We’re going away. Pack your shit, folks. We’re going away. And we won’t leave much of a trace, either. Thank God for that. Maybe a little styrofoam. Maybe. A little styrofoam. The planet’ll be here and we’ll be long gone. Just another failed mutation. Just another closed-end biological mistake. An evolutionary cul-de-sac. The planet’ll shake us off like a bad case of fleas. A surface nuisance.
You wanna know how the planet’s doing? Ask those people at Pompeii, who are frozen into position from volcanic ash, how the planet’s doing. You wanna know if the planet’s all right, ask those people in Mexico City or Armenia or a hundred other places buried under thousands of tons of earthquake rubble, if they feel like a threat to the planet this week. Or how about those people in Kilowaia, Hawaii, who built their homes right next to an active volcano, and then wonder why they have lava in the living room.
The planet will be here for a long, long, LONG time after we’re gone, and it will heal itself, it will cleanse itself, ’cause that’s what it does. It’s a self-correcting system. The air and the water will recover, the earth will be renewed, and if it’s true that plastic is not degradable, well, the planet will simply incorporate plastic into a new pardigm: the earth plus plastic. The earth doesn’t share our prejudice towards plastic. Plastic came out of the earth. The earth probably sees plastic as just another one of its children. Could be the only reason the earth allowed us to be spawned from it in the first place. It wanted plastic for itself. Didn’t know how to make it. Needed us. Could be the answer to our age-old egocentric philosophical question, “Why are we here?” Plastic…asshole.
So, the plastic is here, our job is done, we can be phased out now. And I think that’s begun. Don’t you think that’s already started? I think, to be fair, the planet sees us as a mild threat. Something to be dealt with. And the planet can defend itself in an organized, collective way, the way a beehive or an ant colony can. A collective defense mechanism. The planet will think of something. What would you do if you were the planet? How would you defend yourself against this troublesome, pesky species? Let’s see… Viruses. Viruses might be good. They seem vulnerable to viruses. And, uh…viruses are tricky, always mutating and forming new strains whenever a vaccine is developed. Perhaps, this first virus could be one that compromises the immune system of these creatures. Perhaps a human immunodeficiency virus, making them vulnerable to all sorts of other diseases and infections that might come along. And maybe it could be spread sexually, making them a little reluctant to engage in the act of reproduction.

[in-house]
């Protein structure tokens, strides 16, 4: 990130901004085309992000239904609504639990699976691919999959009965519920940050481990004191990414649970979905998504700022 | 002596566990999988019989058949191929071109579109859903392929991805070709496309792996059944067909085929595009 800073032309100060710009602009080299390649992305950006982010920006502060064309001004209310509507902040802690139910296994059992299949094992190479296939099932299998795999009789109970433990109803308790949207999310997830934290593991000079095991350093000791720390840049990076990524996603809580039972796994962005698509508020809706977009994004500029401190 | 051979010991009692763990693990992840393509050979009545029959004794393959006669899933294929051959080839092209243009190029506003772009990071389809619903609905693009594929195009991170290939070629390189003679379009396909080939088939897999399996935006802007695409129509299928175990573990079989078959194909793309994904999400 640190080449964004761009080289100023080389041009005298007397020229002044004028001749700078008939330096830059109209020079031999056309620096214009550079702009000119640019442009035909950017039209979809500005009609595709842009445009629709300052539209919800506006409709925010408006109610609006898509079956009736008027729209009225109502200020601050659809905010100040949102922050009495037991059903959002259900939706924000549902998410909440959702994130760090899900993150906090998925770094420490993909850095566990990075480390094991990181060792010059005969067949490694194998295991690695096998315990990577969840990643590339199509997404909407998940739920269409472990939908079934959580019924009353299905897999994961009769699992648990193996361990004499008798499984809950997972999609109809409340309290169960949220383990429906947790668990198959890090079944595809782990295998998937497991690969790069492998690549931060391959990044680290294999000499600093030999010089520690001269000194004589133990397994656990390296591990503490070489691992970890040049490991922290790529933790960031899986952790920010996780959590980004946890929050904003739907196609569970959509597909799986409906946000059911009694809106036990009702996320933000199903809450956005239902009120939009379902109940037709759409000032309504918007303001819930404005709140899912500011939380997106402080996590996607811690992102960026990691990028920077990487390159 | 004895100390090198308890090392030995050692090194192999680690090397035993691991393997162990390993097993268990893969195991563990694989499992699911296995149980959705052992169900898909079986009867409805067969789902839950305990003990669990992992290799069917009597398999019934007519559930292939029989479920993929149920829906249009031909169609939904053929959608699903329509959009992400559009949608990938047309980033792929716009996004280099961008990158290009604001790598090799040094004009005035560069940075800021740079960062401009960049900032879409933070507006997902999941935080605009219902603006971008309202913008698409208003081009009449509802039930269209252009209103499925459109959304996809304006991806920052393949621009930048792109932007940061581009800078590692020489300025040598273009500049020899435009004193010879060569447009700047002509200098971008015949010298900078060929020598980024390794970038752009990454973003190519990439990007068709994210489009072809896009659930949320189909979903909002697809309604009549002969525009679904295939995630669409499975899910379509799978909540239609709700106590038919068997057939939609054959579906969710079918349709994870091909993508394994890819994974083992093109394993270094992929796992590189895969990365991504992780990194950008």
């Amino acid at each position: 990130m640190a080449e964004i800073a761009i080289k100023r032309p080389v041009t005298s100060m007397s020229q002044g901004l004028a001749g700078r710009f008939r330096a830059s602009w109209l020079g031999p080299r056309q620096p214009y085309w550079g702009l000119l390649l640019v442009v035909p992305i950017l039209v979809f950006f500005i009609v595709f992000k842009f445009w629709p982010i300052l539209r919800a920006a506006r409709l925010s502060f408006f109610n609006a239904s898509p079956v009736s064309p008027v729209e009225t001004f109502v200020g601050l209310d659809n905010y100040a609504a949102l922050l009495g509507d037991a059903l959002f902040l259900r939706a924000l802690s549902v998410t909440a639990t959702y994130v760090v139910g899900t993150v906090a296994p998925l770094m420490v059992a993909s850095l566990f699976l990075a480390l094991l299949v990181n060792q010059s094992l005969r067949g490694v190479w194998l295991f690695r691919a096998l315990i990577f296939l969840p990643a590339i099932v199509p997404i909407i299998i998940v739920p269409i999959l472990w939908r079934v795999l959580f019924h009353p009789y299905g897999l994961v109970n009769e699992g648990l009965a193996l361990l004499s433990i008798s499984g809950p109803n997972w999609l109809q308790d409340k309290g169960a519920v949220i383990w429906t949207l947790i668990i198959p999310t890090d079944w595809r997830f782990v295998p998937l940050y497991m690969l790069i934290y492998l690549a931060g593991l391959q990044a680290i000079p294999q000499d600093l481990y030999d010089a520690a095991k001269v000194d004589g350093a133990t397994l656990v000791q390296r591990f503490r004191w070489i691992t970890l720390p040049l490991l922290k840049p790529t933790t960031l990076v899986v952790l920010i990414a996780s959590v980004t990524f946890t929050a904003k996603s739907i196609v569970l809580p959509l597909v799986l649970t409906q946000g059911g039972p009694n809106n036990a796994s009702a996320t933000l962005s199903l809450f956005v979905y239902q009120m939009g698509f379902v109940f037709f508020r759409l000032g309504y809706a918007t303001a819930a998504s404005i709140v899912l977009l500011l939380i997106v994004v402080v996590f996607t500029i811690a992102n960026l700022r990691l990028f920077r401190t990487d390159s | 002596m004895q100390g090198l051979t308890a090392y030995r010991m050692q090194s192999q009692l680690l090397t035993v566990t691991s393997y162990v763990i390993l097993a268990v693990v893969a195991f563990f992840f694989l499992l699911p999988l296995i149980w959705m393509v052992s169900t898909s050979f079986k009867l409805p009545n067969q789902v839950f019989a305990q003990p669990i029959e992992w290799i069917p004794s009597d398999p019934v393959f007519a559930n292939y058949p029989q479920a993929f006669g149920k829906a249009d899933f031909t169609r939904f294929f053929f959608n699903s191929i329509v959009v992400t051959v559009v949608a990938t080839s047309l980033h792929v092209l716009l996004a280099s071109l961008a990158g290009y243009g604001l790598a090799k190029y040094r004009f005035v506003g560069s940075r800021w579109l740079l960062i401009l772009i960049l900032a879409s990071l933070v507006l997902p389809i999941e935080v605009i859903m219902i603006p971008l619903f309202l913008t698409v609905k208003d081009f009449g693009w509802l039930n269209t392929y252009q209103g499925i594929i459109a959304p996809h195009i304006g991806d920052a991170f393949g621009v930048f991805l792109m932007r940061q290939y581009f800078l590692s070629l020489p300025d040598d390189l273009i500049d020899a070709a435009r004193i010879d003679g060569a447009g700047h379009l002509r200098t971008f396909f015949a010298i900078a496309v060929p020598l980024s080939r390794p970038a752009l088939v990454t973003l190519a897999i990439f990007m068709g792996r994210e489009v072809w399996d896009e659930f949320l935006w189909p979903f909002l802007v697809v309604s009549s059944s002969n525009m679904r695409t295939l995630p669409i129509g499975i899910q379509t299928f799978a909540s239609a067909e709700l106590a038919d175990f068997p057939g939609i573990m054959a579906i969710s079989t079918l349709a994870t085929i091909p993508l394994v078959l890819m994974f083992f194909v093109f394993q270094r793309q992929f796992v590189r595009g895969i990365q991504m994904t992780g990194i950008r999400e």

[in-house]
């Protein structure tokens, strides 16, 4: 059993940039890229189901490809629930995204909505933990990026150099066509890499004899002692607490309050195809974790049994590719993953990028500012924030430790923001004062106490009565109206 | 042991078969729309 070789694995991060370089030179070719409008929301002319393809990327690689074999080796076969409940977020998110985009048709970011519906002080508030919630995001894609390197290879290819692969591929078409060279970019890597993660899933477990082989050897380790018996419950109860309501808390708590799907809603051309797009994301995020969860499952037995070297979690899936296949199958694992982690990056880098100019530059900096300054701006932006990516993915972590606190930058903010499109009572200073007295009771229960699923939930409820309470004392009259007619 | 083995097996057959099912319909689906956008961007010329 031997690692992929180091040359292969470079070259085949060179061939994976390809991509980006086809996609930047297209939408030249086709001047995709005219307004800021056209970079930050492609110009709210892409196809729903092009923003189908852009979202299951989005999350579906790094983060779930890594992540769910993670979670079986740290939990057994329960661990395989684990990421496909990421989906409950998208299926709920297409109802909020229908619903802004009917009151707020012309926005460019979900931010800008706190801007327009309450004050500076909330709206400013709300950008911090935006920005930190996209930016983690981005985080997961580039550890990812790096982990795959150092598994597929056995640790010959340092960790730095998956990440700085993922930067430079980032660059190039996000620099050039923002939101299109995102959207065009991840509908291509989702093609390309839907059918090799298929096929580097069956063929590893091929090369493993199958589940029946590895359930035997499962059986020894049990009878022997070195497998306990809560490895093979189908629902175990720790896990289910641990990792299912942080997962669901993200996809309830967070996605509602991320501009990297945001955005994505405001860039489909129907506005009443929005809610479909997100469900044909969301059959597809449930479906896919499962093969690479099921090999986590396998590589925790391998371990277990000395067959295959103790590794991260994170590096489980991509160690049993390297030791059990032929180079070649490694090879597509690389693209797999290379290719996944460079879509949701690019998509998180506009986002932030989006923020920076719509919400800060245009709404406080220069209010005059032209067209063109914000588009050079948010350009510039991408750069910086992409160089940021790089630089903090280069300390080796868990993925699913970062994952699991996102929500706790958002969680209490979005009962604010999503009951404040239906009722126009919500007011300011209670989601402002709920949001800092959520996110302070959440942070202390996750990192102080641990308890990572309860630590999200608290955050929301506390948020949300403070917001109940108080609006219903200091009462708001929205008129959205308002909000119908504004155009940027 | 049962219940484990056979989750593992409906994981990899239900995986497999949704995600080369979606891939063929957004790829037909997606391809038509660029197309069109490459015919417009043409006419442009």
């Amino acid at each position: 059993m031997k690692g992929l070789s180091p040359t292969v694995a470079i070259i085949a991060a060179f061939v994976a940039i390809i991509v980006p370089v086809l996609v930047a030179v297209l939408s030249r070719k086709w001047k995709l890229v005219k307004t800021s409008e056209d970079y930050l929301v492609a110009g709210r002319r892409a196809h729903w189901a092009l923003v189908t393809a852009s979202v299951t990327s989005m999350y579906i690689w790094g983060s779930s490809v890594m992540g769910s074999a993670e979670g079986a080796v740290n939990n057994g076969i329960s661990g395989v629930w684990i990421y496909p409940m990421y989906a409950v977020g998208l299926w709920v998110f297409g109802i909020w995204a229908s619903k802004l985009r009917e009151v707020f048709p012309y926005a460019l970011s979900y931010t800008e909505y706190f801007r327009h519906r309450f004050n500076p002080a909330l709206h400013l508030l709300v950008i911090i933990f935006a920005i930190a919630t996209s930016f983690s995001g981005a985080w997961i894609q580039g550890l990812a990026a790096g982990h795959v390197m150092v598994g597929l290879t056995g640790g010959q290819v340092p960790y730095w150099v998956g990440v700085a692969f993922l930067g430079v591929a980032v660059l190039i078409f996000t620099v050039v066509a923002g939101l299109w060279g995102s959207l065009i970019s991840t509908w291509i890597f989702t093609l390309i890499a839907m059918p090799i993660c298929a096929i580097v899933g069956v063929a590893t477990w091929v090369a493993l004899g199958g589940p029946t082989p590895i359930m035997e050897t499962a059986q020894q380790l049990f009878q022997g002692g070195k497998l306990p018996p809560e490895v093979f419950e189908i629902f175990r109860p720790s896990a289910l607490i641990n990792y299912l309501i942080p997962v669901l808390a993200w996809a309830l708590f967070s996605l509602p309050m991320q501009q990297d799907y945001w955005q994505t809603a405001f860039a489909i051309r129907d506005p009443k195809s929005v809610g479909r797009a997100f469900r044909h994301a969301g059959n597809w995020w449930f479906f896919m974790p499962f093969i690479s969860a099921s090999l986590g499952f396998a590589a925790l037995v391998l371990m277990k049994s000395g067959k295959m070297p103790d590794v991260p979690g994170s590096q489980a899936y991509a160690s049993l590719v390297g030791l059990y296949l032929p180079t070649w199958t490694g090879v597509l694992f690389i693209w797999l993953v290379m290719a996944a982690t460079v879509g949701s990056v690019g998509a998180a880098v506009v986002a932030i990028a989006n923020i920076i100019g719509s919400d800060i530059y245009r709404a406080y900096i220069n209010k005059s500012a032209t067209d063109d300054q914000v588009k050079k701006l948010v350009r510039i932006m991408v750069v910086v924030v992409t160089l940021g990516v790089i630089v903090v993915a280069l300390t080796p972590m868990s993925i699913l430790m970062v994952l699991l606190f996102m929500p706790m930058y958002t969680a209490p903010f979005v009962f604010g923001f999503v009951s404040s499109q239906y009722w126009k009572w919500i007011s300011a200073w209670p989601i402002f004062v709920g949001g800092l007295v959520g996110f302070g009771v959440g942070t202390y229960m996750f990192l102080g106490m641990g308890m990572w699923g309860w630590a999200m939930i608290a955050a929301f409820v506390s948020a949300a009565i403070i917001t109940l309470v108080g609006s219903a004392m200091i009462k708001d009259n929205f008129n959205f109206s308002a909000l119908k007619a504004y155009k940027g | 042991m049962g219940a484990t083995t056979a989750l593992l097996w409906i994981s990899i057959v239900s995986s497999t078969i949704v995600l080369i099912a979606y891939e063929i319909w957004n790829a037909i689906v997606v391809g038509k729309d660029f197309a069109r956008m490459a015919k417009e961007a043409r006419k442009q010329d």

First off, thank you to everyone who has purchased my first book, Coloring Outside the Lines. I’ve gotten quite a few requests to follow up my book launch with details and statistics and I think it’s about time I shared them.
As it turns out, 62% of you preferred to order the print version of Coloring Outside the Lines where 38% went digital. In the first 24 hours, 60% of the overall books were sold. The average size of a book order is 1.1.
The stats on the banner ad that you see on this site (and HermanWeb.us) delivered a 3.23% CTR in the first week of the book launch (just the banner, not counting other links). In the month of March, the banner delivered a 2.00% CTR and in April, 1.5%. The banner was never creatively refreshed.
I’m not surprised that 60% of the overall books were sold within the first 24 hours. The book business is similar to a hit driven business (video games, Hollywood, music) where upon release, most transactions are completed (be it opening weekend or CD release). I’m fairly certain there will be additional sales of the book every so often, but the 24 hours surrounding the launch was the big bang.